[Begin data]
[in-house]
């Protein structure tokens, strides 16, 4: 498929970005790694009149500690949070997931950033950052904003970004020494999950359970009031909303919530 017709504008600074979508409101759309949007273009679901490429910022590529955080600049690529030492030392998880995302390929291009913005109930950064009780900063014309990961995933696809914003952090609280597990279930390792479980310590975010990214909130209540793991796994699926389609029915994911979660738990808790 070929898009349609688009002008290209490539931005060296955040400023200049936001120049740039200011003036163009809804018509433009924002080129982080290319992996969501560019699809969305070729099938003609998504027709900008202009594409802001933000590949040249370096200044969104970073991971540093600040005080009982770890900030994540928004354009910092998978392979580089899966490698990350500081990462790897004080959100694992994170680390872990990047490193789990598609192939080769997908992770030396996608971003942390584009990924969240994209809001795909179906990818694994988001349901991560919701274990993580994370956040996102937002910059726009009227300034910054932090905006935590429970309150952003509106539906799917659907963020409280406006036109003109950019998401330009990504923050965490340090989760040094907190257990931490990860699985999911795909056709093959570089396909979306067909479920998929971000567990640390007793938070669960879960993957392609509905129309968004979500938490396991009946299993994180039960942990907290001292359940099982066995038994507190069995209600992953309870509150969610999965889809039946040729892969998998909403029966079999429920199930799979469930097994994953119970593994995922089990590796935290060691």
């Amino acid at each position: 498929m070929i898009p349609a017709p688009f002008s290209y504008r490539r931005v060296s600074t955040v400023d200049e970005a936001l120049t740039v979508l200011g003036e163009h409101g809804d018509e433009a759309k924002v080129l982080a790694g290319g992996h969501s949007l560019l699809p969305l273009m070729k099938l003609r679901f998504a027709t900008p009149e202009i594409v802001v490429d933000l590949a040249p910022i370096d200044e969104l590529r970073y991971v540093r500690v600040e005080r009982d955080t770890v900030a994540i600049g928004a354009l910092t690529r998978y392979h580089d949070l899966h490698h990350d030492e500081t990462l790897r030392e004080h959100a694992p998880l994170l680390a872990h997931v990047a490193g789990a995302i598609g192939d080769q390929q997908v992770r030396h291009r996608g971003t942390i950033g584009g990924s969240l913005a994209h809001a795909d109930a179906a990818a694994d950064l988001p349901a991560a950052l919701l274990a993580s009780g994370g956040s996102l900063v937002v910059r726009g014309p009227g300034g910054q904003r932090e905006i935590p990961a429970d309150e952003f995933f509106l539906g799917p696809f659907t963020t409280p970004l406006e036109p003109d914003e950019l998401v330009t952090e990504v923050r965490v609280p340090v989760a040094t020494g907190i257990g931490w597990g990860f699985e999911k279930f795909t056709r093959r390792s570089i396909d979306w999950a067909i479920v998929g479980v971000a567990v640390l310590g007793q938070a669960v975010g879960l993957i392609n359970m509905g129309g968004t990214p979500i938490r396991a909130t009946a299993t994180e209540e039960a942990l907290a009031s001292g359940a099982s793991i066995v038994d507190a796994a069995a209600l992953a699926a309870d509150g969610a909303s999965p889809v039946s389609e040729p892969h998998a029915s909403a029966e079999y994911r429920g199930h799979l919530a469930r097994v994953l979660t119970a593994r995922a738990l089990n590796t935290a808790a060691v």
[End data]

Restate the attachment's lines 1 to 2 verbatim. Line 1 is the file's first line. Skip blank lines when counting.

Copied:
[in-house]
């Protein structure tokens, strides 16, 4: 498929970005790694009149500690949070997931950033950052904003970004020494999950359970009031909303919530 017709504008600074979508409101759309949007273009679901490429910022590529955080600049690529030492030392998880995302390929291009913005109930950064009780900063014309990961995933696809914003952090609280597990279930390792479980310590975010990214909130209540793991796994699926389609029915994911979660738990808790 070929898009349609688009002008290209490539931005060296955040400023200049936001120049740039200011003036163009809804018509433009924002080129982080290319992996969501560019699809969305070729099938003609998504027709900008202009594409802001933000590949040249370096200044969104970073991971540093600040005080009982770890900030994540928004354009910092998978392979580089899966490698990350500081990462790897004080959100694992994170680390872990990047490193789990598609192939080769997908992770030396996608971003942390584009990924969240994209809001795909179906990818694994988001349901991560919701274990993580994370956040996102937002910059726009009227300034910054932090905006935590429970309150952003509106539906799917659907963020409280406006036109003109950019998401330009990504923050965490340090989760040094907190257990931490990860699985999911795909056709093959570089396909979306067909479920998929971000567990640390007793938070669960879960993957392609509905129309968004979500938490396991009946299993994180039960942990907290001292359940099982066995038994507190069995209600992953309870509150969610999965889809039946040729892969998998909403029966079999429920199930799979469930097994994953119970593994995922089990590796935290060691």